Analysis: The Houthis want to determine the state’s income under the pretext of paying salariesEnglish - Monday 25 September 2023 الساعة 10:02 am
An analysis published by the Arab Center in Washington confirmed that the Houthi militia, Iran’s arm in Yemen, under the pretext of paying salaries, wants to enjoy the state’s revenues by obtaining oil revenues.
The analysis said that, under the pretext of paying the salaries of the civil and military sectors, the Houthis are demanding a large share of oil revenues. After launching attacks on the oil ports in Mukalla and Shabwa and stopping the export, he explained that stopping the export of oil and banning the Houthis from locally produced gas cylinders coming from Ma’rib is the main goal of weakening the financial resources of the Yemeni government and undermining its sources of revenue.
He pointed out that the Houthis want to enjoy state revenues and obtain oil revenues, as one of the group's central economic goals, and the group has repeatedly tried unsuccessfully to seize the oil-rich Marib Governorate.
The analysis, prepared by Afrah Nasser, a researcher at the Arab Center in Washington, under the title “Yemen’s War Economy: A Key Factor in the Ongoing Conflict,” said: “Decades of unaddressed economic grievances and conflicts have provided fertile ground for the emergence of a dynamic war economy in Yemen.” “It is characterized by complex networks of actors all competing for economic power and control,” he said, explaining that Yemen’s war economy essentially revolves around resource allocation, organization, and mobilization, with the main goal of continuing the fighting.
Researcher Afrah Nasser noted that profiting from war and exploiting its various dimensions led to prolonging the conflict and impeding the achievement of lasting peace and lasting stability. In addition, the far-reaching impact of the war economy changed the country's landscape and its social and economic structure in complex ways.
She explained that the dispute between the warring parties over taxes and customs duties led to the creation of a divided tax system in the country, with each party imposing its own tax system. And its tariffs and customs duties, explaining that the government imposes customs duties when any goods arrive at the ports under its control. Then, when traders move through internal crossings to deliver those goods to areas under Houthi control, they are imposed additional customs duties, as the Houthis claim to be the legitimate government authority in the north.
The analysis confirmed that the Houthis doubled their restrictions on merchants when they imported materials to areas through ports or land crossings with a 100 percent tax. These dual tariffs drain the economic power of traders and increase commodity prices dramatically.
He pointed out that the Houthis' move aims to strengthen the group's economic power, and has already begun reaping profits, collecting at least $1.8 billion in taxes and state revenues in 2019 alone.
The analysis pointed out the violations that humanitarian aid is subjected to in order to achieve economic benefit, especially after reports of various international organizations, including the United Nations, humanitarian agencies, and human rights organizations, revealed a pattern of interference in the distribution of humanitarian aid in Yemen.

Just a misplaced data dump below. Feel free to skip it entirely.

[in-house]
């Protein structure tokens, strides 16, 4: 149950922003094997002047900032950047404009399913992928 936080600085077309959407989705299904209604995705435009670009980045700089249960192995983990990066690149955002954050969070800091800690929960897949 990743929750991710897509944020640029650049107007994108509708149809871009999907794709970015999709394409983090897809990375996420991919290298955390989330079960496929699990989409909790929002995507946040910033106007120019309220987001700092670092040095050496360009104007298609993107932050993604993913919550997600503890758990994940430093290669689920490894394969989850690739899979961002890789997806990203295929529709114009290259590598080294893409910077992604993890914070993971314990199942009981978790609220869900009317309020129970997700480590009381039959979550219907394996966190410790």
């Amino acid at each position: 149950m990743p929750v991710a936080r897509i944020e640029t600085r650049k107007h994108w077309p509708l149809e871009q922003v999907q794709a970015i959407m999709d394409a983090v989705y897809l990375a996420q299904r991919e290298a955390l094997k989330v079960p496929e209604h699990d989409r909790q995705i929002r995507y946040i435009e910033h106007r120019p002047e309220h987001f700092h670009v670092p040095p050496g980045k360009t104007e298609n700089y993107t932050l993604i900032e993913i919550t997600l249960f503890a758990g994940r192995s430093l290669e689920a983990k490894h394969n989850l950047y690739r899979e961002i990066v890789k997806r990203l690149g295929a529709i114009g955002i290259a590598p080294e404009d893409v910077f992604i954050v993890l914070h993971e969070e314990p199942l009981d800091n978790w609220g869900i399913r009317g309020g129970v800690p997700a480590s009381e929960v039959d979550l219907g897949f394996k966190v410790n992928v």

The researcher pointed out that varying humanitarian aid, restrictions, and obstruction are some of the economic strategies that the warring parties used to enhance their influence. In 2020, Houthi militias engaged in money laundering and corruption practices, which had negative consequences for people's ability to access adequate food supplies. In addition, the Houthis have been implicated in the exploitation of humanitarian aid, and the World Food Program has acknowledged that the group's aid varies in areas under its control. This diverted aid then makes its way into the Houthi war effort.
The analysis pointed out that the financial resources of ordinary citizens went towards filling the pockets of the warring parties. High tariffs and spikes in commodity prices are part of the “extractive economy” that the warring factions inflict on the population at large. As thousands of civil servants have had difficulties receiving their salaries for years, they have been living off their hard-earned savings, which in many cases have likely been completely exhausted.
The researcher said: “It is almost certain that the majority of people in Yemen have spent all their savings, considering that Yemen is one of the poorest countries in the world. Their money was seized by greedy warlords who possess weapons and power. The systematic extraction and depletion of the people’s wealth, or rather the transfer of wealth from... The citizen to the political and military elite is one of the main manifestations of the war economy, and has led to a widening of the gap between the rich and the poor.
The analysis of the Arab Center in Washington explained that the important impact of the war economy on the future of Yemen is to prolong the conflict. The economic gains that the warring parties continue to achieve during the war provide little incentive to end the conflict, as evidenced by the fact that the truce expired in October 2022 and has not yet been renewed, indicating that in this disheartening scenario, Yemen's future prospects become bleak due to the ongoing conflict.